It's Wyrick's goal to provide an experience for the bride and groom and guests. In order to do so, she explains that the wedding needs to be tailored to your personality, likes, attitude, culture and interests -- not necessarily the flowers or colors you like most. When sitting down with a couple, Wyrick always asks out- of-the-box questions to get to know the couple's lifestyle and interests as a way to really pin down what type of wedding would be perfect for them. In fact, she has never duplicated a wedding. The point is to end up with an event that's not only beautiful, but that really makes a personal style statement.
Choose an environment that is innovative when it comes to your ceremony or reception (or both). You don't want guests to feel overwhelmed, but the goal is to subtly surprise guests with what you've chosen, Wyrick explains. You want your guests to feel inspired and comfortable so they can really enjoy the big event. This means opting for something that isn't too secluded (you don't want it to be too difficult for people to get there) and something that is somewhat informal so as to not feel too stuffy or overly rigid in nature. Whether you have your ceremony in a field and reception in an old farmhouse or do the whole thing right on the beach, choose something that represents who you are as a couple and that will really wow your guests.
One of the easiest ways to create an event that really makes a statement is to start with a theme. For example, a recent couple Wyrick worked with loved going to the vineyard and wanted to create an experience for their guests that allowed them to feel as if they were at that vineyard. Wyrick was able to create the feel of being in Napa -- while in actuality the wedding was held in a loft space in NYC. Once you choose a theme and know how you want your guests to feel once they arrive, you can then work on florals, decor, food, etc. that will complement the theme you've chosen.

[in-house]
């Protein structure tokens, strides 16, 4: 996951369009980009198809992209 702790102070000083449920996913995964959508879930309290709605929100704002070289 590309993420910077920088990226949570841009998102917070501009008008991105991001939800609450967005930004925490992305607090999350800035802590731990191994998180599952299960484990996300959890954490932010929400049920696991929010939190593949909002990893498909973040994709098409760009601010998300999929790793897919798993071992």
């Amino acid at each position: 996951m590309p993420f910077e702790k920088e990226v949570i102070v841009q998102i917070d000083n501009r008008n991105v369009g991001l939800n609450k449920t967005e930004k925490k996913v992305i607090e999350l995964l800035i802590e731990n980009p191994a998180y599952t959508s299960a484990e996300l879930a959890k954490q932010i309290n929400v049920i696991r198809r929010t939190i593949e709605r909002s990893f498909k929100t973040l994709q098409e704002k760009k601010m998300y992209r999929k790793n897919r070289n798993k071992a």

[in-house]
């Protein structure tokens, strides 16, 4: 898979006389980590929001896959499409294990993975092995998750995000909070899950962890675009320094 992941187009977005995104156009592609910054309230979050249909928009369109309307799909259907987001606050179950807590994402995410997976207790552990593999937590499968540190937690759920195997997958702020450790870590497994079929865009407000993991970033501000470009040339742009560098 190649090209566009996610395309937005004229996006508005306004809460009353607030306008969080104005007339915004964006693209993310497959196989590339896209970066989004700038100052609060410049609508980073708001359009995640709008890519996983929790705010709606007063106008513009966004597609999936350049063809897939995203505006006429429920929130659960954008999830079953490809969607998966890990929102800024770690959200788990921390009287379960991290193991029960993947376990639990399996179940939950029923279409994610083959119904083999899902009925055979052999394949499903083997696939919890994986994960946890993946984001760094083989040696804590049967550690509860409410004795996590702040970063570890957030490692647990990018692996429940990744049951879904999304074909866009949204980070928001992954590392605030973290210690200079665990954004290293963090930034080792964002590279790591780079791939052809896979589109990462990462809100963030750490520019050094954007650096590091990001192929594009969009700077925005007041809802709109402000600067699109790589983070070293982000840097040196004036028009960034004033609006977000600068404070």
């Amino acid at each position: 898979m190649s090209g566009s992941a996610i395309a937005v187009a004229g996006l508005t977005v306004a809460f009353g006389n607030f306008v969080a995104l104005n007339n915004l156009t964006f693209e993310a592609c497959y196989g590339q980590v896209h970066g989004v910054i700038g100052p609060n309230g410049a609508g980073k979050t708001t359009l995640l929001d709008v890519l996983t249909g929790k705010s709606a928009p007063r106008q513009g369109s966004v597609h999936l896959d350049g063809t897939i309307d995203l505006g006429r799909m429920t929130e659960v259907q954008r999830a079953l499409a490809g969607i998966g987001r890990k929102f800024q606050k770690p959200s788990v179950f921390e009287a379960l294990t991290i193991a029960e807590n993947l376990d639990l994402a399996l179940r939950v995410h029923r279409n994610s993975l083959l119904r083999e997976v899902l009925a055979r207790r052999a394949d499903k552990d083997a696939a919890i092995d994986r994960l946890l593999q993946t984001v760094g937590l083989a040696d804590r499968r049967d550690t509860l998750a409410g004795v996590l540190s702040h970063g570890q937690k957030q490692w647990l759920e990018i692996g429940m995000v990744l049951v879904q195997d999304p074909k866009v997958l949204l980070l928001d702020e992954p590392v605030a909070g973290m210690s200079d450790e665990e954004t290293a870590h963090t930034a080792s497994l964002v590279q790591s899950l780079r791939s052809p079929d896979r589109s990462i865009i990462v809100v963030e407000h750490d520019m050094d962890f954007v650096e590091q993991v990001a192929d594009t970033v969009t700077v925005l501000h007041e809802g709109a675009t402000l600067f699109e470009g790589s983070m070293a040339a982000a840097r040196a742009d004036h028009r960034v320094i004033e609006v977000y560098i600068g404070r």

Another way to create a signature wedding is to cut down on the number of guests, Wyrick explains. "Because couples want to create an experience and signature wedding and stray from the cookie cutter, we have seen more small weddings of 40 or less in order to do so," she says. Budgets remain the same but by cutting down the number of guests, couples are able to provide a day that transports guests into a different realm for a few hours.
Gone are the days of the general rose, orchid or lily-filled bouquets with no texture, that are basically just a ball of flowers. Wyrick suggests opting for something unexpected and creating signature bouquets for brides and bridesmaids. Lady Slippers, succulents and bear grass have become very popular and many brides are pairing them with contrasting textures. The lady slipper is a stunning green and coral orchid. It is hooded with a gray canopy striped in green and when nestled in a pillow-like bouquet of lush peonies, maiden hair ferns, you have a gorgeous contrast of textures.
When it comes to centerpieces, Wyrick says it's time to spice things up. Think about using a variety of containers that stand out or complement the aesthetic you're going for. Different copper vessels or antique glass filled with similar combinations of flowers work well. Design styles can change from table to table, but the combination of flowers unify the whole event, Wyrick explains. "This is an extremely budget-friendly way to allow for a signature wedding. Couples can purchase their own containers and drop in the arrangements."
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